I wrote this last December 16, 2009:
Unemployment and Statism
The National Statistics Office (NSO) released yesterday its October 2009 Labor Force Survey (LFS), http://census.gov.ph/data/pressrelease/2009/lf0904tx.html.
One ugly result is this: Out of 45.08 million Filipinos in the labor force, 2.72 million were unemployed, and 6.88 million were underemployed (have jobs but need additional work, mainly to augment current small income).
That's a total of 9.6 million Filipinos were either jobless and poor, or have jobs but feel poor enough and look for additional work and additional income. They constituted 21.3 percent of those in the labor force.
Now, there are also people who can be economically productive, but are not looking for a job, mainly because they think they can't find a job anyway. Or they may find a job but not at a salary that they wish to receive. So either they become idle ("tambay"), or pursue new studies to acquire new skills. Say an engineering graduate who cannot be hired as an engineer, so he studied BS Nursing to be hired as a nurse abroad someday, where expected income is a lot higher than local jobs.
For this group of people, they are not part of the labor force at the time of the survey. And this has the tendency of not worsening the already bad unemployment situation.
Who hire workers? The entrepreneurs, the investors, the capitalists. Local or foreign, corporations or single proprietors (or partnerships). They are the main job creators.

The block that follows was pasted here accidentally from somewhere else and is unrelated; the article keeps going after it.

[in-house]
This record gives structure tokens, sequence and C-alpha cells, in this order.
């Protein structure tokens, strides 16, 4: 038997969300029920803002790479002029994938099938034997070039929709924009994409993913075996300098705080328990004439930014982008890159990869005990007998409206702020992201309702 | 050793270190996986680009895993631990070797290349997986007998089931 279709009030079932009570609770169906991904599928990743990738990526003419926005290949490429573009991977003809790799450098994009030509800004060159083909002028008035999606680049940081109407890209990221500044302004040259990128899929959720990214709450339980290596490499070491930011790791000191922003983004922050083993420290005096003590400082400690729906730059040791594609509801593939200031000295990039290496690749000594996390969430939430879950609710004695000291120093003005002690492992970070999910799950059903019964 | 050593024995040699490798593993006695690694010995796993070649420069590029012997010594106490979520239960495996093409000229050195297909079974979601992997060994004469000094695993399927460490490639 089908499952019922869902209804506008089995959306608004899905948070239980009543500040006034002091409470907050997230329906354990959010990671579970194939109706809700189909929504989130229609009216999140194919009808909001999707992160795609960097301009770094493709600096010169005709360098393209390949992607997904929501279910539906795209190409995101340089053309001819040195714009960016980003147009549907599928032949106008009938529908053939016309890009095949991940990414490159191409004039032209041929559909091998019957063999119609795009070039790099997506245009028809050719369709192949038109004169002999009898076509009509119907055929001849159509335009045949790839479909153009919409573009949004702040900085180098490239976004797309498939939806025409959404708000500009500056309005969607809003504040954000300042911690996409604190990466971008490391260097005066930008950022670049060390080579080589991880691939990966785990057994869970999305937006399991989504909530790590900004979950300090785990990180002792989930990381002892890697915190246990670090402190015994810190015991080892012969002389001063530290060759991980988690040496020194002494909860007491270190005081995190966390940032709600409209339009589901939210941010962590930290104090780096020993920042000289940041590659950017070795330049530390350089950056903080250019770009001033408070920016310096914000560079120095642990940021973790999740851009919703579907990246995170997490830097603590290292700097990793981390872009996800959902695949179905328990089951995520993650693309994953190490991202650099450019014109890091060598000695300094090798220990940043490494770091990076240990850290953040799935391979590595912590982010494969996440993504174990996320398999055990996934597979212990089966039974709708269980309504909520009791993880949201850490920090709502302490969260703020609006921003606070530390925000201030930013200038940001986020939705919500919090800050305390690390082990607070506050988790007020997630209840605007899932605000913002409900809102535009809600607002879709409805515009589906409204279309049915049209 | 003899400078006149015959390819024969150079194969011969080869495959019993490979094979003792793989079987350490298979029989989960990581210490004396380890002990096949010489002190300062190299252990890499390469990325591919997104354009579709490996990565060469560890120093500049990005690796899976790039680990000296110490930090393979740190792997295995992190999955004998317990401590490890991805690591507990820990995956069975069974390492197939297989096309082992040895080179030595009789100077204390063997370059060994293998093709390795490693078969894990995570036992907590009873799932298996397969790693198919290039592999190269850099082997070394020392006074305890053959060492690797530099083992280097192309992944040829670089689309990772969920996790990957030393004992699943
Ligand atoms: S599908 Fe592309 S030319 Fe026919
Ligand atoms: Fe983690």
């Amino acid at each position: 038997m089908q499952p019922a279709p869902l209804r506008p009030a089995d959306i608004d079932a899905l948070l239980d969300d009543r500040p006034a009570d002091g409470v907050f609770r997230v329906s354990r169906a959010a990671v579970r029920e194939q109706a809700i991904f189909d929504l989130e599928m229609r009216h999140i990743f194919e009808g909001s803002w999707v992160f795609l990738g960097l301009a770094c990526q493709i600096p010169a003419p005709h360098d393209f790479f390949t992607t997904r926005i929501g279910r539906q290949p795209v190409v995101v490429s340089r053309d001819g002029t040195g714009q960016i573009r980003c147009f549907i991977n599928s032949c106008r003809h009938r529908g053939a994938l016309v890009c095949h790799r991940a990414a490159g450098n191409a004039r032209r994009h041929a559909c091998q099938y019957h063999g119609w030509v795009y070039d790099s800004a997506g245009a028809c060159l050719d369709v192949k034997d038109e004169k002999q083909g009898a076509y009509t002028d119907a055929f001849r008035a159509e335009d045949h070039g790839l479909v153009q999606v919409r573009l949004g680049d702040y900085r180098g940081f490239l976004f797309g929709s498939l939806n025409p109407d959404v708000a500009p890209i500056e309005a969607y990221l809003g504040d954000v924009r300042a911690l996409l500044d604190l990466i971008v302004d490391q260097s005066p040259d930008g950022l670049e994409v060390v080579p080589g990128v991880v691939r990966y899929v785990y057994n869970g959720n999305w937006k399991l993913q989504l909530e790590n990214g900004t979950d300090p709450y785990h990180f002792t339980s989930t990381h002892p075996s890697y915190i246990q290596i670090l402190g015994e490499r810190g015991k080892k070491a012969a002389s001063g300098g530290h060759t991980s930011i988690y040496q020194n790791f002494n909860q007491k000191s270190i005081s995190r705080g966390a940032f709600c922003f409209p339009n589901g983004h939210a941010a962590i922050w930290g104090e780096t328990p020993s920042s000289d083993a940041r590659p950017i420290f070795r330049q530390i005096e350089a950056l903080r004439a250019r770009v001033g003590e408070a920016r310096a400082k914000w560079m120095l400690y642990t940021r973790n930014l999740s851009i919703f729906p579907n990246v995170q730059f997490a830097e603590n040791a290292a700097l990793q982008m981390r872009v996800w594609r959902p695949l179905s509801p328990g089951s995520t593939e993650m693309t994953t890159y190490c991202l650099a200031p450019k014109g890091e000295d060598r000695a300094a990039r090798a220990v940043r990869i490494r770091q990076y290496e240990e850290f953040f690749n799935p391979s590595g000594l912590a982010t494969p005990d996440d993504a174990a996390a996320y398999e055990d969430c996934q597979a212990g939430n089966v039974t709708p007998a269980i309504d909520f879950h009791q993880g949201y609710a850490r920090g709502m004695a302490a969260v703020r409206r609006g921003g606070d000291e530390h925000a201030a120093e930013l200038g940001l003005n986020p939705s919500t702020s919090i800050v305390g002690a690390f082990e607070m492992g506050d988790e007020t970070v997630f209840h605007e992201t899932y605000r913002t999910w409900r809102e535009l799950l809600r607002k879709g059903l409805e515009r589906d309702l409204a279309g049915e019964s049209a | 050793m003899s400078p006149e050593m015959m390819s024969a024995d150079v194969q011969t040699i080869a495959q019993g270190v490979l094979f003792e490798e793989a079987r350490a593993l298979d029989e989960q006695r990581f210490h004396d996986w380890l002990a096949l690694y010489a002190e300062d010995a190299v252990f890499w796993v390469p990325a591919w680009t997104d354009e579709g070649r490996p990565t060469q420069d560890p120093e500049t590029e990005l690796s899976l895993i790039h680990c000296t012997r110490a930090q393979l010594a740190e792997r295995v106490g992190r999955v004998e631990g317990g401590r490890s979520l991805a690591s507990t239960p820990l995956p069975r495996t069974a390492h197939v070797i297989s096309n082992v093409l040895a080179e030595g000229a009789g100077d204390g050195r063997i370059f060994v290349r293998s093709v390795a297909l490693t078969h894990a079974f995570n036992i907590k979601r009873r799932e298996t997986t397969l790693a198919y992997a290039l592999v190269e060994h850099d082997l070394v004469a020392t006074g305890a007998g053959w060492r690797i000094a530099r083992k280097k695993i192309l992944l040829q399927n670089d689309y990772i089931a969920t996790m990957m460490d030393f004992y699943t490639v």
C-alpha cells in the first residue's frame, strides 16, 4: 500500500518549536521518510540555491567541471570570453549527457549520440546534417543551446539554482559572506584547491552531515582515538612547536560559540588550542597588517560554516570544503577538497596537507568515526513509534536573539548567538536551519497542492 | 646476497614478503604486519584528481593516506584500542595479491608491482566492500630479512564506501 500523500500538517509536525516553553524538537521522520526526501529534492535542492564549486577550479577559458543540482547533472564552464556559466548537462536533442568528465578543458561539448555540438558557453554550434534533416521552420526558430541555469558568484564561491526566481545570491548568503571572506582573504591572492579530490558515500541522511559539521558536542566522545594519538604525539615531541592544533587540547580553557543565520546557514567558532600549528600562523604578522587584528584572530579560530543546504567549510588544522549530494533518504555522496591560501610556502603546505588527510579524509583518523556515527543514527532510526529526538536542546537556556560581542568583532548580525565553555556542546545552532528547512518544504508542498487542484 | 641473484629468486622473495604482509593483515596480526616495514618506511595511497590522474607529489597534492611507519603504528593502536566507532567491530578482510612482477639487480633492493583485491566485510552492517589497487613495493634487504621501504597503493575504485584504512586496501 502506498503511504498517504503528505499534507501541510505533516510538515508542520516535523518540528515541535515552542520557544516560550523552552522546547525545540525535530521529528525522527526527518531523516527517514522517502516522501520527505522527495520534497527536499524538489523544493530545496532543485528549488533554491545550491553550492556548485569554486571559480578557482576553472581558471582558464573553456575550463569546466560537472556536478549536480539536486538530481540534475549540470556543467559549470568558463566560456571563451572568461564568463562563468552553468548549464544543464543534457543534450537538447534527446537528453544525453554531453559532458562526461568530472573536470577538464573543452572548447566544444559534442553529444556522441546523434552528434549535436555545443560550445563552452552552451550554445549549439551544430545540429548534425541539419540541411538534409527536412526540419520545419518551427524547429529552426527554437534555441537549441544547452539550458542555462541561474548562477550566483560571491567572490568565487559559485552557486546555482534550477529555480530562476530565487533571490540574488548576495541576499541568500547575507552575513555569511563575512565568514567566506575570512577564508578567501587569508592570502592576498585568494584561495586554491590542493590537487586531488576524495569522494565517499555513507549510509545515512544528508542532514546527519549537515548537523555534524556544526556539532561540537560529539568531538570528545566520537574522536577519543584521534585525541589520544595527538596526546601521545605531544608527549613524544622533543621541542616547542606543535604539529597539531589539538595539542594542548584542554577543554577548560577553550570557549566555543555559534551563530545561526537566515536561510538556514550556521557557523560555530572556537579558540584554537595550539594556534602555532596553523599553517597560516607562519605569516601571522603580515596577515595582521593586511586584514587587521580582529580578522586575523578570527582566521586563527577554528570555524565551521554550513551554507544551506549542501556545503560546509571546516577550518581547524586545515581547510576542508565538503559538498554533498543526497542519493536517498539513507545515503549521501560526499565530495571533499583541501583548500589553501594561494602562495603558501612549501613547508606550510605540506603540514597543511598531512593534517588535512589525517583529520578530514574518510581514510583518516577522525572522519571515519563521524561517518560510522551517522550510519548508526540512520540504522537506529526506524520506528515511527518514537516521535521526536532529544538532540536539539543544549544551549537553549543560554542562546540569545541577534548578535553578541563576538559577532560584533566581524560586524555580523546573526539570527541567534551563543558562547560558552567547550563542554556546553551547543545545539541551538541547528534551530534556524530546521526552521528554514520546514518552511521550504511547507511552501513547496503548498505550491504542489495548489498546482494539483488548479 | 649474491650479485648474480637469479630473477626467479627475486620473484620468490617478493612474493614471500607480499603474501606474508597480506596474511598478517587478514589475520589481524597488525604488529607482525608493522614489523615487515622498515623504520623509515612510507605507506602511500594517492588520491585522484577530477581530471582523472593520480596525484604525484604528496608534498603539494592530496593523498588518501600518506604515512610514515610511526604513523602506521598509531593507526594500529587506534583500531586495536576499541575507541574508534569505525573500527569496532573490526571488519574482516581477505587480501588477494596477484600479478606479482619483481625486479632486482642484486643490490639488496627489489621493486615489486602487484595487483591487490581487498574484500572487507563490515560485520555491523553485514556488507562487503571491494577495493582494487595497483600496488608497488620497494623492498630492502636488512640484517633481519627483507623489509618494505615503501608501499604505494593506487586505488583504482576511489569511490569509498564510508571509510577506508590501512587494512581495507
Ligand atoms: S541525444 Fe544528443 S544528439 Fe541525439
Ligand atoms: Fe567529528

"Wait, wait, we are also job creators!" Say government. Oh Yes, thousands of government agencies and bureaucracies, national and local, also hire people. My estimate is that there are almost 4 million Filipinos who are working in government, both national and local government units.
But government hire people not as food producers or transporter of people, food, and other commodities. But mainly as politicians and their staff; as regulators and tax inspectors and collectors. The people who oftentimes give the entrepreneurs and private sector job creators a hard time.
So in a period of high unemployment and high underemployment, the best policy tool is to relax or abolish certain regulations and taxes that discourage the entrepreneurs, the capitalists and job creators. More job creation by private entrepreneurs in exchange for less bureaucracies and less taxes. But this is not happening. Rather, there is more bureaucratism, more regulation, more taxation.
Statism and heavy State intervention in business is a scourge. It drives millions of people to poverty and hopelessness.
I hope more people and voters will realize it in this coming national and local elections on May 2010. Then they will demand for a team of less interventionist candidates who will minimize and reduce the scourge of statism.
* See also:
Business Bureaucracy 1: Avoiding government: Egyptian experience, March 12, 2007
Business Bureaucracy 2: We don't need a new DICT bureaucracy, July 13, 2010
Welfarism 11: Bureaucratizing Entrepreneurs, April 11, 2011